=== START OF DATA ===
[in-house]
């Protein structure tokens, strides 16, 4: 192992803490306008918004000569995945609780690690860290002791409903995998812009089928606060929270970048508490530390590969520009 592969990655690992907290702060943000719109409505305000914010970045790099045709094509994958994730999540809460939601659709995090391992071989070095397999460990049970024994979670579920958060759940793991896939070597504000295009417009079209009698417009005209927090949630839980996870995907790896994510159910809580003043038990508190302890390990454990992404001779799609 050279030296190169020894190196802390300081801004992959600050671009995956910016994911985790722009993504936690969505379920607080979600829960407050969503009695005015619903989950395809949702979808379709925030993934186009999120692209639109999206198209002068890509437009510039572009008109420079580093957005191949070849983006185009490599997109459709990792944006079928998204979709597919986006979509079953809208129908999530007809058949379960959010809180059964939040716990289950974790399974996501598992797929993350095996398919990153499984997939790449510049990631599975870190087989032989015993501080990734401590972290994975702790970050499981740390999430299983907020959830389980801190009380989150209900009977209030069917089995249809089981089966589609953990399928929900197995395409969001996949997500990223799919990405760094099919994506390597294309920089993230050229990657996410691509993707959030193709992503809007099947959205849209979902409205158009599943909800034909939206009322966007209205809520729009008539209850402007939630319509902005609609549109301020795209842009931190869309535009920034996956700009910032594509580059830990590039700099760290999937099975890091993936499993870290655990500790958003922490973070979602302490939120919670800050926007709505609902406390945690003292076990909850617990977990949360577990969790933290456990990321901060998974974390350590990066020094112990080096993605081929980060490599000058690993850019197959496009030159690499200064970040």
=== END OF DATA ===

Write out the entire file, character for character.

[in-house]
């Protein structure tokens, strides 16, 4: 192992803490306008918004000569995945609780690690860290002791409903995998812009089928606060929270970048508490530390590969520009 592969990655690992907290702060943000719109409505305000914010970045790099045709094509994958994730999540809460939601659709995090391992071989070095397999460990049970024994979670579920958060759940793991896939070597504000295009417009079209009698417009005209927090949630839980996870995907790896994510159910809580003043038990508190302890390990454990992404001779799609 050279030296190169020894190196802390300081801004992959600050671009995956910016994911985790722009993504936690969505379920607080979600829960407050969503009695005015619903989950395809949702979808379709925030993934186009999120692209639109999206198209002068890509437009510039572009008109420079580093957005191949070849983006185009490599997109459709990792944006079928998204979709597919986006979509079953809208129908999530007809058949379960959010809180059964939040716990289950974790399974996501598992797929993350095996398919990153499984997939790449510049990631599975870190087989032989015993501080990734401590972290994975702790970050499981740390999430299983907020959830389980801190009380989150209900009977209030069917089995249809089981089966589609953990399928929900197995395409969001996949997500990223799919990405760094099919994506390597294309920089993230050229990657996410691509993707959030193709992503809007099947959205849209979902409205158009599943909800034909939206009322966007209205809520729009008539209850402007939630319509902005609609549109301020795209842009931190869309535009920034996956700009910032594509580059830990590039700099760290999937099975890091993936499993870290655990500790958003922490973070979602302490939120919670800050926007709505609902406390945690003292076990909850617990977990949360577990969790933290456990990321901060998974974390350590990066020094112990080096993605081929980060490599000058690993850019197959496009030159690499200064970040």